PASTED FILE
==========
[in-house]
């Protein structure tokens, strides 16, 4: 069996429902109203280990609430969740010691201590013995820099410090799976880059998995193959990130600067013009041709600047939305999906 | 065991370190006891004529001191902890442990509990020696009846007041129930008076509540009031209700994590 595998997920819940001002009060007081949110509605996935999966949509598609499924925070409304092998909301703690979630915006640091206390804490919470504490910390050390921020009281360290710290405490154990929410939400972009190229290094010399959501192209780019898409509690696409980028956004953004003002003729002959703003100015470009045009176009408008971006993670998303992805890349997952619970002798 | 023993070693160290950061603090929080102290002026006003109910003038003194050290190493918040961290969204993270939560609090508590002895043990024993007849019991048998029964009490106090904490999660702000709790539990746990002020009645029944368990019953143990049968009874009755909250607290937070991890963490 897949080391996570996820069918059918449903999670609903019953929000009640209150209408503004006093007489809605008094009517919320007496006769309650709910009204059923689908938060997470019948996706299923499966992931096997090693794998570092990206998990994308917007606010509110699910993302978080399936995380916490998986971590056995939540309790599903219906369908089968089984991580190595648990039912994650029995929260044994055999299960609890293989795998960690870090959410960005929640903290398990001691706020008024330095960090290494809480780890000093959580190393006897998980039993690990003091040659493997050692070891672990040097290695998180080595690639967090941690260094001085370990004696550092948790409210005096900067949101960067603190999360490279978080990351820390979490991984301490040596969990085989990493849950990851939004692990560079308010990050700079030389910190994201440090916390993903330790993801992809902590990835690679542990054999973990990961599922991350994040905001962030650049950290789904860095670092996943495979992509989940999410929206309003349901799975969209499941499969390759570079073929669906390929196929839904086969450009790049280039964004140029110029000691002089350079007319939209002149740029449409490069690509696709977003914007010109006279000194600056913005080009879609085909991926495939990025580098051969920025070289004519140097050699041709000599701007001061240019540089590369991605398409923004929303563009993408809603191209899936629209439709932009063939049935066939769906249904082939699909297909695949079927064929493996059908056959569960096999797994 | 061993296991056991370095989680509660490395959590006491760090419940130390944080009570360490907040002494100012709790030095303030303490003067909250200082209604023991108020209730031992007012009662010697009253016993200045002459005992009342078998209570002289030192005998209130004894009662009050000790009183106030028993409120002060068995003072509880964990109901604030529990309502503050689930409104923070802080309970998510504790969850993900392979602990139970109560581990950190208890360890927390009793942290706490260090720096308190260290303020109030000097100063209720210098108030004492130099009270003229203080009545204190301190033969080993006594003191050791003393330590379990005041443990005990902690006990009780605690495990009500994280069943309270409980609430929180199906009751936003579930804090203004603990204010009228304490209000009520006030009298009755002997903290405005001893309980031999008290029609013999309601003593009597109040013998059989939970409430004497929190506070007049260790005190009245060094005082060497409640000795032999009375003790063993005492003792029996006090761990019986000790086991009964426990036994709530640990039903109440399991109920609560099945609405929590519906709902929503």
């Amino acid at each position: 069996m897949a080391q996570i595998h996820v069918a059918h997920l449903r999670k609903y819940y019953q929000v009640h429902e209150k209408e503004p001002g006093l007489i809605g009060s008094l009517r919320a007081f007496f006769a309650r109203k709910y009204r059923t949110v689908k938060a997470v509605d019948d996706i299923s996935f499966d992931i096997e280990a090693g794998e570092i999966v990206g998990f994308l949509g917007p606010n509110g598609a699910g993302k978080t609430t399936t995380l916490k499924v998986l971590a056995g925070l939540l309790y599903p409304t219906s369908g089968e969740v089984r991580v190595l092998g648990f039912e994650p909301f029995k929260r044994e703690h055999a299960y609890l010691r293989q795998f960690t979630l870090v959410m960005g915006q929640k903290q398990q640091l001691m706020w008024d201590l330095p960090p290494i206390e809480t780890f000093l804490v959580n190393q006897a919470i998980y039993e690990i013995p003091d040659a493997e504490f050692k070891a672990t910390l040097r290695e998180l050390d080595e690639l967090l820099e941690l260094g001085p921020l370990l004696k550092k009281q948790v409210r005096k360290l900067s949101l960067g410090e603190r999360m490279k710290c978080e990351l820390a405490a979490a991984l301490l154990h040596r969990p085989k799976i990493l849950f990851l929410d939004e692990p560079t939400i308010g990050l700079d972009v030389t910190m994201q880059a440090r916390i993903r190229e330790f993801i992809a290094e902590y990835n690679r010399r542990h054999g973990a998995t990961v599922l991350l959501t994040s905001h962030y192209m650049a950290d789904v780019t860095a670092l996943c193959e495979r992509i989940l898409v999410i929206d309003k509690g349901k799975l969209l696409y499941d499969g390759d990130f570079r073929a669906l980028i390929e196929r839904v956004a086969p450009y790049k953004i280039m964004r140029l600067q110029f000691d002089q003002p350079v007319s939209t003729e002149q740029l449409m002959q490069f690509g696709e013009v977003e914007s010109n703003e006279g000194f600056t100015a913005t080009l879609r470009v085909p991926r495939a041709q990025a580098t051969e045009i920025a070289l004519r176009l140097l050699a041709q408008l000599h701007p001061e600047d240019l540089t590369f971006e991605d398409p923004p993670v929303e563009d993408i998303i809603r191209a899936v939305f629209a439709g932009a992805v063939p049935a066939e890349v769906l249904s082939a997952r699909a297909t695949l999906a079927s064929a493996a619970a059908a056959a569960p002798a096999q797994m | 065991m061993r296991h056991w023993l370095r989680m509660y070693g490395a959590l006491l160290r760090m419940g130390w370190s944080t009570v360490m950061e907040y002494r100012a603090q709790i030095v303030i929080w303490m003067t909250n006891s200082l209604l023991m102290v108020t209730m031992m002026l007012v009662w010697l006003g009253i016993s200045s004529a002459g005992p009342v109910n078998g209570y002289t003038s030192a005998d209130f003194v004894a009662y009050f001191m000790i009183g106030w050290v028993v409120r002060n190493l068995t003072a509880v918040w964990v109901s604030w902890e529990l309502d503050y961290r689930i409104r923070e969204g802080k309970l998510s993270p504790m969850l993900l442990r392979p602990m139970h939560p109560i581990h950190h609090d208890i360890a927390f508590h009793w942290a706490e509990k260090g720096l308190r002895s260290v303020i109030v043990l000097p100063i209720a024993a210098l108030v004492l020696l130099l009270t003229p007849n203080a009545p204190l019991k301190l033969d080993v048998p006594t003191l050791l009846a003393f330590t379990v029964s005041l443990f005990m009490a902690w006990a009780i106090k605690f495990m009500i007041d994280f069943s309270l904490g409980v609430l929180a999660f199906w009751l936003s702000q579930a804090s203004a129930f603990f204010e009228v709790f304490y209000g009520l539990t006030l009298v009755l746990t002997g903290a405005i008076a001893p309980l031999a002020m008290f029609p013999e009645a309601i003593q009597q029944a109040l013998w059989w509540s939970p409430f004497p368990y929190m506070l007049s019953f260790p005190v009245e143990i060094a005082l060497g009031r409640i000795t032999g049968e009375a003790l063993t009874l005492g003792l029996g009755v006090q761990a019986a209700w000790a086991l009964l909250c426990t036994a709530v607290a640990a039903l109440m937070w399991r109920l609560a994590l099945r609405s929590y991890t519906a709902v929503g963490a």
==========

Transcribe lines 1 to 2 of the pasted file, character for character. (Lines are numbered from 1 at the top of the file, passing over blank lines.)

[in-house]
């Protein structure tokens, strides 16, 4: 069996429902109203280990609430969740010691201590013995820099410090799976880059998995193959990130600067013009041709600047939305999906 | 065991370190006891004529001191902890442990509990020696009846007041129930008076509540009031209700994590 595998997920819940001002009060007081949110509605996935999966949509598609499924925070409304092998909301703690979630915006640091206390804490919470504490910390050390921020009281360290710290405490154990929410939400972009190229290094010399959501192209780019898409509690696409980028956004953004003002003729002959703003100015470009045009176009408008971006993670998303992805890349997952619970002798 | 023993070693160290950061603090929080102290002026006003109910003038003194050290190493918040961290969204993270939560609090508590002895043990024993007849019991048998029964009490106090904490999660702000709790539990746990002020009645029944368990019953143990049968009874009755909250607290937070991890963490 897949080391996570996820069918059918449903999670609903019953929000009640209150209408503004006093007489809605008094009517919320007496006769309650709910009204059923689908938060997470019948996706299923499966992931096997090693794998570092990206998990994308917007606010509110699910993302978080399936995380916490998986971590056995939540309790599903219906369908089968089984991580190595648990039912994650029995929260044994055999299960609890293989795998960690870090959410960005929640903290398990001691706020008024330095960090290494809480780890000093959580190393006897998980039993690990003091040659493997050692070891672990040097290695998180080595690639967090941690260094001085370990004696550092948790409210005096900067949101960067603190999360490279978080990351820390979490991984301490040596969990085989990493849950990851939004692990560079308010990050700079030389910190994201440090916390993903330790993801992809902590990835690679542990054999973990990961599922991350994040905001962030650049950290789904860095670092996943495979992509989940999410929206309003349901799975969209499941499969390759570079073929669906390929196929839904086969450009790049280039964004140029110029000691002089350079007319939209002149740029449409490069690509696709977003914007010109006279000194600056913005080009879609085909991926495939990025580098051969920025070289004519140097050699041709000599701007001061240019540089590369991605398409923004929303563009993408809603191209899936629209439709932009063939049935066939769906249904082939699909297909695949079927064929493996059908056959569960096999797994 | 061993296991056991370095989680509660490395959590006491760090419940130390944080009570360490907040002494100012709790030095303030303490003067909250200082209604023991108020209730031992007012009662010697009253016993200045002459005992009342078998209570002289030192005998209130004894009662009050000790009183106030028993409120002060068995003072509880964990109901604030529990309502503050689930409104923070802080309970998510504790969850993900392979602990139970109560581990950190208890360890927390009793942290706490260090720096308190260290303020109030000097100063209720210098108030004492130099009270003229203080009545204190301190033969080993006594003191050791003393330590379990005041443990005990902690006990009780605690495990009500994280069943309270409980609430929180199906009751936003579930804090203004603990204010009228304490209000009520006030009298009755002997903290405005001893309980031999008290029609013999309601003593009597109040013998059989939970409430004497929190506070007049260790005190009245060094005082060497409640000795032999009375003790063993005492003792029996006090761990019986000790086991009964426990036994709530640990039903109440399991109920609560099945609405929590519906709902929503």